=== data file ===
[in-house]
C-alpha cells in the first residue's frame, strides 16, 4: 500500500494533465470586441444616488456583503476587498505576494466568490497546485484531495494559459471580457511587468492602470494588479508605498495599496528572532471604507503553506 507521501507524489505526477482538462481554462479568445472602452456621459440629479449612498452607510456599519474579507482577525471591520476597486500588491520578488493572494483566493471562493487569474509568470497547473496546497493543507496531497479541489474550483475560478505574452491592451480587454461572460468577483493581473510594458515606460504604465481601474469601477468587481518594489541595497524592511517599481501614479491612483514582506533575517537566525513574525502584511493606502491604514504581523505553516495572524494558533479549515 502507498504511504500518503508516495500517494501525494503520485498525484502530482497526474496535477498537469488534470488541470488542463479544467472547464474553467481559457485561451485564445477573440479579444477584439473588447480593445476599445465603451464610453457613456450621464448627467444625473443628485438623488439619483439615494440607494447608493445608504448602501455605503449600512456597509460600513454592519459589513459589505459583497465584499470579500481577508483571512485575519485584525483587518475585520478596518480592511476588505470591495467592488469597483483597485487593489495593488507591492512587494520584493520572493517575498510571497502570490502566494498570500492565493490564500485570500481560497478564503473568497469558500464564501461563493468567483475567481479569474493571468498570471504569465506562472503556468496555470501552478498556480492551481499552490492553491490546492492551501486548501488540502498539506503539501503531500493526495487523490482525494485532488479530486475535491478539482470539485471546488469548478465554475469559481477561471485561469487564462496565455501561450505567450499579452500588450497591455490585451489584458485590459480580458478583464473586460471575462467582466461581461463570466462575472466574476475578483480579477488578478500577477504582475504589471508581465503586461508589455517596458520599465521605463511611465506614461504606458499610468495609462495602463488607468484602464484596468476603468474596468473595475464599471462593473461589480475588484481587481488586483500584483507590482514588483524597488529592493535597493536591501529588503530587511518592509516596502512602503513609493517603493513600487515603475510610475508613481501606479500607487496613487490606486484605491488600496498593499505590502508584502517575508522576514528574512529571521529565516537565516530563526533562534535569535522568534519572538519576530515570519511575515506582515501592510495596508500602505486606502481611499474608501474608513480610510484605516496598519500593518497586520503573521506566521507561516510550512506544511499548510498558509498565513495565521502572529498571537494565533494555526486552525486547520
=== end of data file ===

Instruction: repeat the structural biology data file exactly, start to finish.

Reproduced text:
[in-house]
C-alpha cells in the first residue's frame, strides 16, 4: 500500500494533465470586441444616488456583503476587498505576494466568490497546485484531495494559459471580457511587468492602470494588479508605498495599496528572532471604507503553506 507521501507524489505526477482538462481554462479568445472602452456621459440629479449612498452607510456599519474579507482577525471591520476597486500588491520578488493572494483566493471562493487569474509568470497547473496546497493543507496531497479541489474550483475560478505574452491592451480587454461572460468577483493581473510594458515606460504604465481601474469601477468587481518594489541595497524592511517599481501614479491612483514582506533575517537566525513574525502584511493606502491604514504581523505553516495572524494558533479549515 502507498504511504500518503508516495500517494501525494503520485498525484502530482497526474496535477498537469488534470488541470488542463479544467472547464474553467481559457485561451485564445477573440479579444477584439473588447480593445476599445465603451464610453457613456450621464448627467444625473443628485438623488439619483439615494440607494447608493445608504448602501455605503449600512456597509460600513454592519459589513459589505459583497465584499470579500481577508483571512485575519485584525483587518475585520478596518480592511476588505470591495467592488469597483483597485487593489495593488507591492512587494520584493520572493517575498510571497502570490502566494498570500492565493490564500485570500481560497478564503473568497469558500464564501461563493468567483475567481479569474493571468498570471504569465506562472503556468496555470501552478498556480492551481499552490492553491490546492492551501486548501488540502498539506503539501503531500493526495487523490482525494485532488479530486475535491478539482470539485471546488469548478465554475469559481477561471485561469487564462496565455501561450505567450499579452500588450497591455490585451489584458485590459480580458478583464473586460471575462467582466461581461463570466462575472466574476475578483480579477488578478500577477504582475504589471508581465503586461508589455517596458520599465521605463511611465506614461504606458499610468495609462495602463488607468484602464484596468476603468474596468473595475464599471462593473461589480475588484481587481488586483500584483507590482514588483524597488529592493535597493536591501529588503530587511518592509516596502512602503513609493517603493513600487515603475510610475508613481501606479500607487496613487490606486484605491488600496498593499505590502508584502517575508522576514528574512529571521529565516537565516530563526533562534535569535522568534519572538519576530515570519511575515506582515501592510495596508500602505486606502481611499474608501474608513480610510484605516496598519500593518497586520503573521506566521507561516510550512506544511499548510498558509498565513495565521502572529498571537494565533494555526486552525486547520